Why talk about osteoporosis?
More than ten million Americans have received the diagnosis of osteoporosis(1), a condition characterized by weakening of bone tissue that can potentially lead to fractures. Another thirty four million Americans have been diagnosed with osteopenia, a condition preceding osteoporosis, when bone mineral density is lower than considered normal.(2) If you or someone close to you has this diagnosis, there is often many decisions to be made on how best to manage the condition and best ways to continue a healthy lifestyle.
What happens when we are diagnosed and what can we do to stay both safe and active?
If you have received the diagnosis of osteopenia or osteoporosis, you might start to worry about increased risk of fractures. What are the best ways of preventing them? Should you be changing your behavior and activities? While it is important to understand what is safe and helpful, and what’s not, we don’t want to become fearful of movement and physical activity. When we start limiting our activities due to a concerning diagnosis it can become a self-fulfilling prophecy: as we modify how we move our bodies and what we do day-to-day, we become less mobile, lose function, and may actually become more prone to injury. In fact, forty percent of age-related physical decline can be attributed to decreased activity (disuse). The old adage “use it or lose it” becomes even more true with age.
The biggest predictor of fractures is not osteoporosis itself, it's falling. Risk of fractures is correlated with falling more than it is with osteoporosis. This statistic shows that bone density by itself does not lead to fractures. Rather, it's the loss of strength, balance, and neuromuscular coordination that can accompany this condition.
Just like everything else in our bodies, bones change as we age. There is nothing we can do about the very fact of aging, but we do have some control over how we age and how we maintain our function. Every aspect of our life is important in determining how well we function. It’s not just a number describing our bone density. It is how we sleep, how we eat, how we move, how we spend our time every day.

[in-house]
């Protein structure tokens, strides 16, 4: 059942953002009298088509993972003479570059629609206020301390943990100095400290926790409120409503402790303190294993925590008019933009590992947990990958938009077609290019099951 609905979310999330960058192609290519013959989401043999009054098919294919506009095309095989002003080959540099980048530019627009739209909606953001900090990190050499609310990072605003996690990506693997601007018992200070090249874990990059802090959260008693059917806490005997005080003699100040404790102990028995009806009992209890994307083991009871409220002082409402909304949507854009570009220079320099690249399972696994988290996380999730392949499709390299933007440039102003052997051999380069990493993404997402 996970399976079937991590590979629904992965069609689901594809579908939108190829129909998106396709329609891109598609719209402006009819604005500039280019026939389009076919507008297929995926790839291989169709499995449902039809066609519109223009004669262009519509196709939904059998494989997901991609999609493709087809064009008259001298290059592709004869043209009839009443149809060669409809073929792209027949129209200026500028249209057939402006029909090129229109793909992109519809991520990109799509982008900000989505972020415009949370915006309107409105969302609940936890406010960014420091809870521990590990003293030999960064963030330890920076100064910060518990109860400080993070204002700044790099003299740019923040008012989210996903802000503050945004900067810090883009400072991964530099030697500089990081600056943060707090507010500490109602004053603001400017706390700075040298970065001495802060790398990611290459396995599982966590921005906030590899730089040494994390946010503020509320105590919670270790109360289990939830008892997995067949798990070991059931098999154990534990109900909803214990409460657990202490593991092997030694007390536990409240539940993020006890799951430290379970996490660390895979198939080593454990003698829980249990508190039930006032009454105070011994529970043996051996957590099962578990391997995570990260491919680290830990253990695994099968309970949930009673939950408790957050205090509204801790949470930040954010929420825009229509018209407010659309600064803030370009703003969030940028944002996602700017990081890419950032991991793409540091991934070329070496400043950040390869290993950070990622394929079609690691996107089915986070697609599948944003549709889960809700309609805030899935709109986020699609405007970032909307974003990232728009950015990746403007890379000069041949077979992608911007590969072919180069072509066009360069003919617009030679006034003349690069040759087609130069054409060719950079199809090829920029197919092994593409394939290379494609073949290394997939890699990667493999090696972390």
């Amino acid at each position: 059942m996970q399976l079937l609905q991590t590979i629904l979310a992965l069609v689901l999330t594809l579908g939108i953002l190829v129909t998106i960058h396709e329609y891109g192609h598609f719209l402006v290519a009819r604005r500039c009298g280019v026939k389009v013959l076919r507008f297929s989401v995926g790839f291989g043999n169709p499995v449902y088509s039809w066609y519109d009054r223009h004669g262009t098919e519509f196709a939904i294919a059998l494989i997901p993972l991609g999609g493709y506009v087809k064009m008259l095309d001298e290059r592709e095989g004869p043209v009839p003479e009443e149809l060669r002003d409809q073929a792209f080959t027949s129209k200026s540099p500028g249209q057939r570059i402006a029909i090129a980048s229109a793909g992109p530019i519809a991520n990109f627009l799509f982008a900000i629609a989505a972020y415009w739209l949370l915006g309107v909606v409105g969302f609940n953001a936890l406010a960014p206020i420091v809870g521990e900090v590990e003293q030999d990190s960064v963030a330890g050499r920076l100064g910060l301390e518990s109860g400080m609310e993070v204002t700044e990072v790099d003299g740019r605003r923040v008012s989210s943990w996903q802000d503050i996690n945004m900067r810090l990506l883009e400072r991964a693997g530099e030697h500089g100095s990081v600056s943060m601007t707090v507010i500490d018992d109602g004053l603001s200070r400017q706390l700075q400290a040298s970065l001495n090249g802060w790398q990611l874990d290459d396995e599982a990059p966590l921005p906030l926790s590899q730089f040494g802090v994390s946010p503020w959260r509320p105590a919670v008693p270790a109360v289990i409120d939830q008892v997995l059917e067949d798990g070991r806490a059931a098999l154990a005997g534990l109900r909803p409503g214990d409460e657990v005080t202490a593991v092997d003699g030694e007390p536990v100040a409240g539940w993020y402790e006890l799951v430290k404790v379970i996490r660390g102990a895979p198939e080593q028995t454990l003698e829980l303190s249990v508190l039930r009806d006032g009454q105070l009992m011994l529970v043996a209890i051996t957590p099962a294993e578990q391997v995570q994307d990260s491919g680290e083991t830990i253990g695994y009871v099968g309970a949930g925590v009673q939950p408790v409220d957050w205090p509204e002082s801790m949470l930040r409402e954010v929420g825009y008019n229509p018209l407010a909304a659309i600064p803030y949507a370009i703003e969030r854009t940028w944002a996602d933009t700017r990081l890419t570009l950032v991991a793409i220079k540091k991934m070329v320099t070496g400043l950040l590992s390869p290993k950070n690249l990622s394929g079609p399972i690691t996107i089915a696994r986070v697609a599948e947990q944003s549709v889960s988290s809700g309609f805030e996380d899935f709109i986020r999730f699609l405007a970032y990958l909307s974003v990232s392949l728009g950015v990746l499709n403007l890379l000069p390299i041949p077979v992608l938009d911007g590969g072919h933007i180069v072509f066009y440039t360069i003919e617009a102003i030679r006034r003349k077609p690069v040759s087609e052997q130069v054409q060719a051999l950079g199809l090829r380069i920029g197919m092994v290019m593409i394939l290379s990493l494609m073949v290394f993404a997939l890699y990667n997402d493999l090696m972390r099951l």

How yoga helps
There are three important ways that yoga helps us prevent fractures.
Yoga may help build bones directly, similarly to strength training. When we engage muscles the tension that is created is pulling on bones, stimulating and strengthening them. Although commonly we associate yoga with increased flexibility, building strength and balance is an important aspect of the practice, and is emphasized by teachers familiar with the needs of older adults.
But strength of the bones themselves is only part of the equation. Just as important is yoga’s benefit for overall muscle power, better balance, and improved neuromuscular coordination. Improved strength, balance and coordination make us less likely to fall, and even if we do fall, we are able to support our body during the fall more safely, and are less likely to injure ourselves.
Yoga also works with the mind, and helps change our mindset and contribute to a healthier lifestyle, including better sleep, better nutrition (another aspect that has a great effect on bone health), and lowered stress, all of which contributes to our overall health and longevity.
Safety precautions do exist, and if you have low bone density it is important to seek out a yoga teacher or yoga therapist familiar with safe approaches. If you’ve been diagnosed with osteoporosis, one thing to avoid is loaded flexion of the spine, which can put excessive pressure on the vertebra. This can happen when we perform forward bends in yoga. Forward bends are safe when performed by hinging at the hips and keeping the spine neutral, rather than by rounding the spine. To properly hinge at the hips, bend your knees and keep the spine neutral.
With reasonable safety precautions in mind you can continue to safely engage in the activities you enjoy, and perhaps even add new ones to your daily routine, making them part of a healthy aging process.
(2) Cleveland Clinic
Sign up here for the Summer 2022 session which will focus on yoga for fall prevention by emphasizing balance, coordination as well as lower and upper body strength, incorporating latest research findings on the benefits of yoga for fall prevention.